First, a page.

Hacks are for Hacks

You’ve probably seen the lists: Top 10 camping hacks, 14 hacks for a more organized fridge…

But the thing about those lists is that they aren’t hacks!


Think about it, to hack something would be to gain entrance or to break into something. You aren’t doing that with the “hacks” that you find on Pinterest and BuzzFeed. In fact, the only definition of hack that fits these lists is to describe the people creating them. That is to say, the writer is a hack, working “especially with mediocre professional standards,” at least I’ll agree with good ole Merriam-Webster on this one.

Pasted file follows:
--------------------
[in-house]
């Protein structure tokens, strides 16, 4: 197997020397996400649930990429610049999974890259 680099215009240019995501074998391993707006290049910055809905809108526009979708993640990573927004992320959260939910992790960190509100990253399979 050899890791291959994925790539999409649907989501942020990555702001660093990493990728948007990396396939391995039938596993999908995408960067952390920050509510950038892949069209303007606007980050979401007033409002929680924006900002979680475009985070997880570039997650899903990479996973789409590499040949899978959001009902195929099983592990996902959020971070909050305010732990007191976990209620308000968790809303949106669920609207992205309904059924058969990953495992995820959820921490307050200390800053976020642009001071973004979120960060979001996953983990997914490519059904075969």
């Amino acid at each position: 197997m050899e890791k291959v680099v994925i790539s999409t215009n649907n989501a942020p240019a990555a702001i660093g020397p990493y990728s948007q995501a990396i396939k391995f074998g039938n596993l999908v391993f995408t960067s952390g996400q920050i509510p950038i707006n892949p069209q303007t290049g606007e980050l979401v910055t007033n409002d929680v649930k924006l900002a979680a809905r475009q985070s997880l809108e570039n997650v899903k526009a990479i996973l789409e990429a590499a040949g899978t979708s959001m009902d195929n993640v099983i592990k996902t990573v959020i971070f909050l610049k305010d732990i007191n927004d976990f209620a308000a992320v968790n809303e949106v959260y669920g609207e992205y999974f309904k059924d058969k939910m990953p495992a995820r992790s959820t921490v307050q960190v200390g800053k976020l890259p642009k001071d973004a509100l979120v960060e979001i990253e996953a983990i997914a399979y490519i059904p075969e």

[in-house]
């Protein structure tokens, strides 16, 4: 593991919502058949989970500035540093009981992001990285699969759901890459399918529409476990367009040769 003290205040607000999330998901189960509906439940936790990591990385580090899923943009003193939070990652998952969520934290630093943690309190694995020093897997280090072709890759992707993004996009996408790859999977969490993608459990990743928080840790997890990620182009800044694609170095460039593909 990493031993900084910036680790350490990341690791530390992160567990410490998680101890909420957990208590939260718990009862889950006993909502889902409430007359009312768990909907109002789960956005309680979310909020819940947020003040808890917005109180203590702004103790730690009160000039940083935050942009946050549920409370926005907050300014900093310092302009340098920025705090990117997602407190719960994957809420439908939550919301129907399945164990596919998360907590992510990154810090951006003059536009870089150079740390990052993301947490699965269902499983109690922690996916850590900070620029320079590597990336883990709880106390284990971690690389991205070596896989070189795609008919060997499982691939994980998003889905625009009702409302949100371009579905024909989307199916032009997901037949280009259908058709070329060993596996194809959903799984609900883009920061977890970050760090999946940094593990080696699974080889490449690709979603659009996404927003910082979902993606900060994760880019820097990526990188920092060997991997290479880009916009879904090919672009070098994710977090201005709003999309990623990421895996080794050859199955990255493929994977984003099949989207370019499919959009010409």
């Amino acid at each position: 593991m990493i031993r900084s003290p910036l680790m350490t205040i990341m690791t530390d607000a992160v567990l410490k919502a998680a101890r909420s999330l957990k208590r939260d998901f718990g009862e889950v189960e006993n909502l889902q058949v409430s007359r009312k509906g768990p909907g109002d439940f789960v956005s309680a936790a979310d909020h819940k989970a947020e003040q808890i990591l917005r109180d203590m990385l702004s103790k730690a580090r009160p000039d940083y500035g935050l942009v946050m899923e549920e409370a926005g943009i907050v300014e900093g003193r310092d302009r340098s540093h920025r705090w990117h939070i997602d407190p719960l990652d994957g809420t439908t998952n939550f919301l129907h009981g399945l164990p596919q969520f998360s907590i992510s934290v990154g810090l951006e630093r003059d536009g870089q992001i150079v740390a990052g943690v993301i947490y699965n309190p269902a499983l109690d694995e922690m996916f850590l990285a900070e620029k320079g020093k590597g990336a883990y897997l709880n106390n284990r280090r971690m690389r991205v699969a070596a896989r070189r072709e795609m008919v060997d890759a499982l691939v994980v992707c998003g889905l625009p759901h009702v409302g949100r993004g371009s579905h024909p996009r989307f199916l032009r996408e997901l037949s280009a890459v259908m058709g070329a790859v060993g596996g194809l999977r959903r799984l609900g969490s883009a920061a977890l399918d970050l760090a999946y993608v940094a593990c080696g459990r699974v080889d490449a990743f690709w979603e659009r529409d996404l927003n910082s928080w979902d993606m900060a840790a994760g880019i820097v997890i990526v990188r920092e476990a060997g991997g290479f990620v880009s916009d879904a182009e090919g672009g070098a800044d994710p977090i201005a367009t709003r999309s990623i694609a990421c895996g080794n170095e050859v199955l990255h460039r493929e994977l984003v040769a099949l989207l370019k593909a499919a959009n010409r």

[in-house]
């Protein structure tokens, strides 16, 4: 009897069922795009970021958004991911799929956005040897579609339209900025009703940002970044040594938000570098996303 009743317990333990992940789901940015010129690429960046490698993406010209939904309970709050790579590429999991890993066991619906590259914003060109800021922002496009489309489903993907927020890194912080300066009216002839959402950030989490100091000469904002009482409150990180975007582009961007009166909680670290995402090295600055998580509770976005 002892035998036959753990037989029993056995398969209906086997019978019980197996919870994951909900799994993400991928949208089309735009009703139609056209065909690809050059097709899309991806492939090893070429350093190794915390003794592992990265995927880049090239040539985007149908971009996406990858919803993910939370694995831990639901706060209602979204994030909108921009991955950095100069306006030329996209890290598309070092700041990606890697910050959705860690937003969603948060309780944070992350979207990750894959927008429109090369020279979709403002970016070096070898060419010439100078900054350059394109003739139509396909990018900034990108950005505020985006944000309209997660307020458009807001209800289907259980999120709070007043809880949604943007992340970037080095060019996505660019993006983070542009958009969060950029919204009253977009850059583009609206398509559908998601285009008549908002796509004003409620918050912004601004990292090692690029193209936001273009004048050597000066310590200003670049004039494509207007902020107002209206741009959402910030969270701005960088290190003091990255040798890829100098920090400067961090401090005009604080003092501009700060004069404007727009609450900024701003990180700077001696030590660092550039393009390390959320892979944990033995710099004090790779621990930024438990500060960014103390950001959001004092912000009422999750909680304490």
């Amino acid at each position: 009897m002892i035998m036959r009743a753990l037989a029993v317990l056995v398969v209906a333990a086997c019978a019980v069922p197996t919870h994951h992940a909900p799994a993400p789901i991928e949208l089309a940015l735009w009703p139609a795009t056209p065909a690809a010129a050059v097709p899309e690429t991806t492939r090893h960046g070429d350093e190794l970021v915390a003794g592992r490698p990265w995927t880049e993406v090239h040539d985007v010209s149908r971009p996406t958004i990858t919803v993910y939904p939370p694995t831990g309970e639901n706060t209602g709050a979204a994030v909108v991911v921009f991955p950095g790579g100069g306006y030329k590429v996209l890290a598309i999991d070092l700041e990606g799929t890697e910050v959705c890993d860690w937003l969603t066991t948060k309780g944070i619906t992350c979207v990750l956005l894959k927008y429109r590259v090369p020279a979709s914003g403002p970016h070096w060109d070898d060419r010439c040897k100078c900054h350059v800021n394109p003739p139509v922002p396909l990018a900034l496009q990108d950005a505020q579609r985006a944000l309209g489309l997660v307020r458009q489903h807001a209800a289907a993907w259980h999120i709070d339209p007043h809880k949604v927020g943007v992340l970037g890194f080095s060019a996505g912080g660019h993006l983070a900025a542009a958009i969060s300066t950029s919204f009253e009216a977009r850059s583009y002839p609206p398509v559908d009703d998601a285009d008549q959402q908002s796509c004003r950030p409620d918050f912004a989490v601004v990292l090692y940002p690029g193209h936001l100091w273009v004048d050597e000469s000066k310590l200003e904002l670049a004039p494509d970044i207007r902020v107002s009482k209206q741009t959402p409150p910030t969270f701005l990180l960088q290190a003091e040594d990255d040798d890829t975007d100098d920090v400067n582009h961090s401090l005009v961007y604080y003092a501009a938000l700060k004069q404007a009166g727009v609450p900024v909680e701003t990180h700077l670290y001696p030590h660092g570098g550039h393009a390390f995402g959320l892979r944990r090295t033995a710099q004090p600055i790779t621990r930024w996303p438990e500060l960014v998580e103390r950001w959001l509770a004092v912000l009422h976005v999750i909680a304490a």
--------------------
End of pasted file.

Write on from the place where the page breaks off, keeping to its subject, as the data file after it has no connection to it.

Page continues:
Don’t get me wrong though, some of the lists are clever, and there have even been a few that I thought were genius, but the 90’s kid in me screams that these are cheats not hacks. When you looked online for codes to unlock levels or to make games easier, it wasn’t called hacking, you were cheating.

Maybe it’s the negative connotation that cheating carries in the world of everyone’s a winner, but I’d like to return to those days when the cheat was the secret to an easier level, even if it is an easier level in life.

So leave the hacking for computers and software, and just call it a cheat or a trick.


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